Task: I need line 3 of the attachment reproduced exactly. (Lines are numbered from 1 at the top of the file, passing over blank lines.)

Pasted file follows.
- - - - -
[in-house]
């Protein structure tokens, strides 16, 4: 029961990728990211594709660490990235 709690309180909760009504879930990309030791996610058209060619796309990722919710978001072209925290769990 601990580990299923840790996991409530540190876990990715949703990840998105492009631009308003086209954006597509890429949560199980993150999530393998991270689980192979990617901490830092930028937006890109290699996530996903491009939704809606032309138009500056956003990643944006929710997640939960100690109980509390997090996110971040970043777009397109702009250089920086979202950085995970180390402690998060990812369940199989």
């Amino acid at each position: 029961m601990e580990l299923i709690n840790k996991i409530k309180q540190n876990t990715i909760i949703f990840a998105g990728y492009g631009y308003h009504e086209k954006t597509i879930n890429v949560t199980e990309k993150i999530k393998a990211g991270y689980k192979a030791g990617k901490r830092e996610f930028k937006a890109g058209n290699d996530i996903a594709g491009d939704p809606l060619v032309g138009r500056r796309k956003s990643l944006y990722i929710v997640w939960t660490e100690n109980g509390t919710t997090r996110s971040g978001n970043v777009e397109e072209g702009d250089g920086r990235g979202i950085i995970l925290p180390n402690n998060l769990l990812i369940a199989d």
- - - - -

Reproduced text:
């Amino acid at each position: 029961m601990e580990l299923i709690n840790k996991i409530k309180q540190n876990t990715i909760i949703f990840a998105g990728y492009g631009y308003h009504e086209k954006t597509i879930n890429v949560t199980e990309k993150i999530k393998a990211g991270y689980k192979a030791g990617k901490r830092e996610f930028k937006a890109g058209n290699d996530i996903a594709g491009d939704p809606l060619v032309g138009r500056r796309k956003s990643l944006y990722i929710v997640w939960t660490e100690n109980g509390t919710t997090r996110s971040g978001n970043v777009e397109e072209g702009d250089g920086r990235g979202i950085i995970l925290p180390n402690n998060l769990l990812i369940a199989d």